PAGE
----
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Photoshop Express Terms of Use Cause Stir, Will Be Revised 111

Posted by Soulskill
from the read-the-fine-print dept.
Earlier this week, we discussed Adobe's beta launch of Photoshop Express, a free, online version of the popular image editing software. However, as a number of readers pointed out, the terms of use included language which granted Adobe a wide range of rights to any photos that were made available on the site. Now, after receiving a great deal of feedback from potential users, Adobe has stated their intent to rewrite the terms of use, as Ars Technica reports. David Morgenstern of ZDNet also notes the impending change, and briefly discusses the privacy and ownership concerns involved with content you post online.
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Photoshop Express Terms of Use Cause Stir, Will Be Revised

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  • by ScrewMaster (602015) on Sunday March 30, 2008 @01:24PM (#22913128)
    who's to say they won't change it back again at some point in the future? This really highlights all the problems with using someone else's equipment to host and processes personal data files.
    • by Vellmont (569020) on Sunday March 30, 2008 @02:33PM (#22913632) Homepage

      who's to say they won't change it back again at some point in the future?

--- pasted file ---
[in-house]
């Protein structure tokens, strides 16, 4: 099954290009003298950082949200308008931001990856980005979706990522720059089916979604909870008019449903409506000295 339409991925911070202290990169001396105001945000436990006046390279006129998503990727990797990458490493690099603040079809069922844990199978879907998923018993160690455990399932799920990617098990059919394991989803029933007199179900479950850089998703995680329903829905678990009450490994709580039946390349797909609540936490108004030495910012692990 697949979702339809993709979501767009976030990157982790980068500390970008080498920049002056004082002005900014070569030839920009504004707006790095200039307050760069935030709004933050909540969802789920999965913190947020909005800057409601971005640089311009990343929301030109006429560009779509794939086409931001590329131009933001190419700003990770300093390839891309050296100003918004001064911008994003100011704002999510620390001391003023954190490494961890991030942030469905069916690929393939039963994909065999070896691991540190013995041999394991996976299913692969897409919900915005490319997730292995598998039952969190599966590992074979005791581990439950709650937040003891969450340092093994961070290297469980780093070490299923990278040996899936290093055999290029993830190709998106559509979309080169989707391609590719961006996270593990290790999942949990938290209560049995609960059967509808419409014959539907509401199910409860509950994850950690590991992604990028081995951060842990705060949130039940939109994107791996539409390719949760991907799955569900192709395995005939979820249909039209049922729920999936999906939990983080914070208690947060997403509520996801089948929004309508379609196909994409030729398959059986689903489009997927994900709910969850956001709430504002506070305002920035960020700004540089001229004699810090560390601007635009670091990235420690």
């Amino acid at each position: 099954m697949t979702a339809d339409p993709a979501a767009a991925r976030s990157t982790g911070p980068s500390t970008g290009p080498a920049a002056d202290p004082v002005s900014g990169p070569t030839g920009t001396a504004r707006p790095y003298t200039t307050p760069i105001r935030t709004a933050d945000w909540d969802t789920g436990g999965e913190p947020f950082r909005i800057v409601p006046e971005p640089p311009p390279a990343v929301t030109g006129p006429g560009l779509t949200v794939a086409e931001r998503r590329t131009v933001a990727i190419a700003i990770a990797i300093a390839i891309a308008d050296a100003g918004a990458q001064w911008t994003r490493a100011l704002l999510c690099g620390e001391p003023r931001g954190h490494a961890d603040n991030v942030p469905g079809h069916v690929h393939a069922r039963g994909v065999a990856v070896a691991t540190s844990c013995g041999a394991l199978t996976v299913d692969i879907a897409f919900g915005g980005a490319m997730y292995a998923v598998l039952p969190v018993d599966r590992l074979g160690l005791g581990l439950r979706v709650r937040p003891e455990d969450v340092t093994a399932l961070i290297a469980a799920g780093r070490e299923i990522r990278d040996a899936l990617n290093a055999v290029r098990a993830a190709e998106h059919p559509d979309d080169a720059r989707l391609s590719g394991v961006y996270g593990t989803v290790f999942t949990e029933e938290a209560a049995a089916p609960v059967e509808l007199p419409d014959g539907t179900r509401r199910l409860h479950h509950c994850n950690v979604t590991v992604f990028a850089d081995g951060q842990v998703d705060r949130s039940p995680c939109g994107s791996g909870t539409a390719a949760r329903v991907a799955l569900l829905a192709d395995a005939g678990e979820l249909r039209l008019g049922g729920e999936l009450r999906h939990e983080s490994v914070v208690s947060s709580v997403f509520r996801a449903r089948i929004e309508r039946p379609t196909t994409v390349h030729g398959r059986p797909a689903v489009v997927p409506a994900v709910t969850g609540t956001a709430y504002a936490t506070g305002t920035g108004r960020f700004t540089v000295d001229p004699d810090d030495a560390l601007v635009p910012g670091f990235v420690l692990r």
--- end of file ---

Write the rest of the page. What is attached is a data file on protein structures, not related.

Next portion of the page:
Anything is possible. But what's more important is what's likely.

      Adobe has really little to gain by changing it back to current incarnation of the license. They're in the business of producing and selling software, not tricking people into given them rights to sell stock photography. They won't change it back because it'd be a pretty obviously dumb business move by Adobe.

      This really highlights all the problems with using someone else's equipment to host and processes personal data files.

      No, it really highlights the fact that many software companies don't really understand the legal implications of hosting someones data. They likely just called up the lawyers and said "make sure we don't get burned somehow by hosting this content". The lawyers pulled out some boilerplate language and changed it around a little bit, not thinking that the guy submitting content might actually want to retain some of his rights (end users have right? Who'd have thought that!).